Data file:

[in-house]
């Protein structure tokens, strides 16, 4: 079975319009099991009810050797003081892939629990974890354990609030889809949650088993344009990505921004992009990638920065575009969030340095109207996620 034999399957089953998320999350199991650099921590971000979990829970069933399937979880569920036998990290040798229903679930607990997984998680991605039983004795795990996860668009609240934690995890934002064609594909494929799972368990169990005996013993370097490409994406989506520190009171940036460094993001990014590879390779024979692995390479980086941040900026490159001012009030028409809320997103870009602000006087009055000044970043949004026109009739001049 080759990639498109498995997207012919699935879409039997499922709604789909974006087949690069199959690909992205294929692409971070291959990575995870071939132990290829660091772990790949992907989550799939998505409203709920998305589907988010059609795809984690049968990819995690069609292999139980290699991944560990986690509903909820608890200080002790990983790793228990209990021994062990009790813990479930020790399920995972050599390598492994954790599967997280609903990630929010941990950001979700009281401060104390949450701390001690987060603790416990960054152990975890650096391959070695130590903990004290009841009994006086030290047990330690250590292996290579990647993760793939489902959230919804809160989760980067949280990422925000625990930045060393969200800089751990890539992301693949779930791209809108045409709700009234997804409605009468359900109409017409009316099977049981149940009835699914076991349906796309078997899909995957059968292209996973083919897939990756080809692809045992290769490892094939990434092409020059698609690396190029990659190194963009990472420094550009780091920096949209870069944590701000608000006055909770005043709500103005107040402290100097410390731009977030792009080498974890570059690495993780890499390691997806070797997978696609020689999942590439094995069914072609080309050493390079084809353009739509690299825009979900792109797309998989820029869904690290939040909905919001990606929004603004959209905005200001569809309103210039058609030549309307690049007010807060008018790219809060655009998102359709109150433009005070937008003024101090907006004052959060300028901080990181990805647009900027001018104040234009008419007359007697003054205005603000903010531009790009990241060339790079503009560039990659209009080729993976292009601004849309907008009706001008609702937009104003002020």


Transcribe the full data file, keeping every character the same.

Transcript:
[in-house]
């Protein structure tokens, strides 16, 4: 079975319009099991009810050797003081892939629990974890354990609030889809949650088993344009990505921004992009990638920065575009969030340095109207996620 034999399957089953998320999350199991650099921590971000979990829970069933399937979880569920036998990290040798229903679930607990997984998680991605039983004795795990996860668009609240934690995890934002064609594909494929799972368990169990005996013993370097490409994406989506520190009171940036460094993001990014590879390779024979692995390479980086941040900026490159001012009030028409809320997103870009602000006087009055000044970043949004026109009739001049 080759990639498109498995997207012919699935879409039997499922709604789909974006087949690069199959690909992205294929692409971070291959990575995870071939132990290829660091772990790949992907989550799939998505409203709920998305589907988010059609795809984690049968990819995690069609292999139980290699991944560990986690509903909820608890200080002790990983790793228990209990021994062990009790813990479930020790399920995972050599390598492994954790599967997280609903990630929010941990950001979700009281401060104390949450701390001690987060603790416990960054152990975890650096391959070695130590903990004290009841009994006086030290047990330690250590292996290579990647993760793939489902959230919804809160989760980067949280990422925000625990930045060393969200800089751990890539992301693949779930791209809108045409709700009234997804409605009468359900109409017409009316099977049981149940009835699914076991349906796309078997899909995957059968292209996973083919897939990756080809692809045992290769490892094939990434092409020059698609690396190029990659190194963009990472420094550009780091920096949209870069944590701000608000006055909770005043709500103005107040402290100097410390731009977030792009080498974890570059690495993780890499390691997806070797997978696609020689999942590439094995069914072609080309050493390079084809353009739509690299825009979900792109797309998989820029869904690290939040909905919001990606929004603004959209905005200001569809309103210039058609030549309307690049007010807060008018790219809060655009998102359709109150433009005070937008003024101090907006004052959060300028901080990181990805647009900027001018104040234009008419007359007697003054205005603000903010531009790009990241060339790079503009560039990659209009080729993976292009601004849309907008009706001008609702937009104003002020």